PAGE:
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Several Minneapolis city employees believe a city office is being “dismantled” in retaliation after staffers spoke out about a “racist, toxic work culture” in the City Coordinator’s Office.
Unease has been building for several months about the future of the Office of Performance and Innovation, a mostly Black-led office central to the city’s work developing alternatives to policing. The Office of Performance and Innovation is a division under the City Coordinator’s Office.
Last week, Mayor Jacob Frey declared his support for a council member’s proposal to move four of six staff positions in the Office of Performance and Innovation to the city clerk’s office. There, they would serve as legislative staffers, employees who assist city council members with legislative work. The change would be incorporated into Frey’s new budget proposal.
It’s a move that city employees say would effectively gut the office.
“This is absolutely retaliation,” said City Council Member Robin Wonsley. “This is grounded in anti-worker sentiment [and] resistance to anti-racist efforts being led by our workers at the city, and it is a signal to any other employee: If you are dissatisfied with your workplace conditions and you even think about saying something about it, this could happen to you, too.”
Frey’s proposal comes as Minneapolis transitions to the new “strong mayor” form of government adopted in a 2021 ballot measure and undergoes some restructuring.
The City Coordinators Office, which contains five offices, works to align initiatives across the city on everything from race and equity to sustainability. The clerk’s office serves a very different function, providing support to council members and administrators, keeping city records, and directing election processes.
In a press release last week, a group of employees in the City Coordinator’s Office said Frey’s plan to move staff is “clear retaliation against an office of multiple Black staff and a Black director.”
The Office of Performance and Innovation was created with a grant in 2015, and currently operates with city funding. It functions as an internal consultant for the city, evaluating the performance of city offices and programs, and developing new initiatives to improve their work.
The office has done work on a range of issues, covering everything from rental assistance to supplying small businesses with technical help. In recent years, it has become strongly identified with the city’s efforts to develop and implement alternatives to traditional policing.
Letter of concern
In May, a number of staff members from the City Coordinator’s Office, including several from the Office of Performance and Innovation, sent a letter to Frey and city council members opposing the nomination of Heather Johnston to serve as city coordinator. They alleged that she perpetuated a “toxic, anti-Black work culture.”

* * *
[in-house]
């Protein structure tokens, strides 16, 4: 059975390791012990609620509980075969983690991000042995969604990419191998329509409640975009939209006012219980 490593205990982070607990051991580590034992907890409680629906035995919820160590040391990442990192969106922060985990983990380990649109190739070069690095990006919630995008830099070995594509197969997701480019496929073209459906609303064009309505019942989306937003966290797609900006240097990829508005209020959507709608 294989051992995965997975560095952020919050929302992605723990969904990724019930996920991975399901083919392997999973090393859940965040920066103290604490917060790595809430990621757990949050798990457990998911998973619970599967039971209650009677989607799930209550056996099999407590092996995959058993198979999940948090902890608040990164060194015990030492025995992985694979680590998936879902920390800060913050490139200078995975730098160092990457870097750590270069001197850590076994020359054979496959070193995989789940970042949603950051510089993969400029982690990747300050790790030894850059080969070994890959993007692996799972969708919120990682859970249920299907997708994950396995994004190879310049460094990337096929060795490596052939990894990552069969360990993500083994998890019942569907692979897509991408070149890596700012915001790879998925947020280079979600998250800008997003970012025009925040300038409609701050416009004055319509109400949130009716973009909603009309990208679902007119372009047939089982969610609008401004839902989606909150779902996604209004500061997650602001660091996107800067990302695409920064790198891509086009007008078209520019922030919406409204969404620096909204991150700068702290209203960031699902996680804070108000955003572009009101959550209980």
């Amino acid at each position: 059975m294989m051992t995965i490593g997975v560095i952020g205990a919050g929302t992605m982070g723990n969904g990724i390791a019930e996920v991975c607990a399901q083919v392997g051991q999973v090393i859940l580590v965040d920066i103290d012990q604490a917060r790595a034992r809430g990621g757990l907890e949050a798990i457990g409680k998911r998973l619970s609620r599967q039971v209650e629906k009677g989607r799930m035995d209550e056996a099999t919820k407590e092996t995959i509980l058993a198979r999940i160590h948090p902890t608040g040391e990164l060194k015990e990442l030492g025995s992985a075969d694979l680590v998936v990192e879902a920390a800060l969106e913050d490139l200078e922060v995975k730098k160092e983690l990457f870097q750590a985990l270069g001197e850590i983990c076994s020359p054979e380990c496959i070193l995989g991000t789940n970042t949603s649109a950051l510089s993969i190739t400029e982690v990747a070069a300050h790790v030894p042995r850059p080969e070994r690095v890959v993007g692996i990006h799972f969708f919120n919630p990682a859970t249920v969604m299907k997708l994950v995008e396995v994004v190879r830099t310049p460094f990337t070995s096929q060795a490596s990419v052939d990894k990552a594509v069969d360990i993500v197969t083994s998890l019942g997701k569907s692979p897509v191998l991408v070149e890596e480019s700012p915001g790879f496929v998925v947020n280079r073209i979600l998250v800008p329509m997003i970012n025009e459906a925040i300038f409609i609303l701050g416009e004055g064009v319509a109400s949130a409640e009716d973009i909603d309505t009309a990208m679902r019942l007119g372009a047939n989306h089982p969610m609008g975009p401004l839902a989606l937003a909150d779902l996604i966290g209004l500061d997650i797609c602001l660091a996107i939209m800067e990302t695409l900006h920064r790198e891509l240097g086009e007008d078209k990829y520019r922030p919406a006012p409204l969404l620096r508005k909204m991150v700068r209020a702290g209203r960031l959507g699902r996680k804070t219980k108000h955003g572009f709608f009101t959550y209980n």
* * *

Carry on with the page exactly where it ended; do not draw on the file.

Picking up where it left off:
But Johnston got the job. Less than a month later, at the urging of Council Member and former Office of Performance and Innovation staff member Elliott Payne, Frey announced that his August budget would propose shifting the office’s staffers. The city council will vote on the proposal in September.
In comments to Sahan Journal, Payne explained his request to shift the innovation office positions to the clerk’s office. First, he said, an initial, but detailed, government restructuring plan did not include the Office of Performance and Innovation. This led Payne to worry that the office was “going to be broken up in the next week,” Payne said. Further, he noted, council members are in need of additional legislative support.
For Payne, the mayor’s receptiveness to finding new roles for the employees has partly lifted the specter of retaliation. “I’ve got to go by his word that that’s not what he’s doing, right? But does that mean that I’m completely allayed in all of my concerns? No,” Payne said. “There’s a lot of uncertainty going forward, and if we’re not vigilant about how this government structure unfolds, there could be unintentional ways that people are punished.”
In an email to Sahan Journal, Frey spokesperson Katie Lauer said the mayor was not retaliating against the Office of Performance and Innovation, and that the office’s future is still to be determined. Lauer said Frey was not available Wednesday for an interview on the matter.
“The mayor’s presentation to Council on June 28 presented his recommendations at the department level,” Lauer wrote. “The decisions beyond the department level have not been finalized at this point and are under various stages of discussion. This work is planned to be near complete by the end of the year.”
In a statement provided to Sahan Journal, Johnston wrote that the Office of Performance and Innovation has done “good work” and that she is not aware of any plans to eliminate it.
She also wrote that she is “committed to creating a culture that is collaborative, innovative and non-racist within the Coordinator’s Office and the City enterprise more generally.”
Racially diverse office
For much of its existence, the Office of Performance and Innovation has been one of the city’s most racially diverse offices; four of its five current staffers are Black.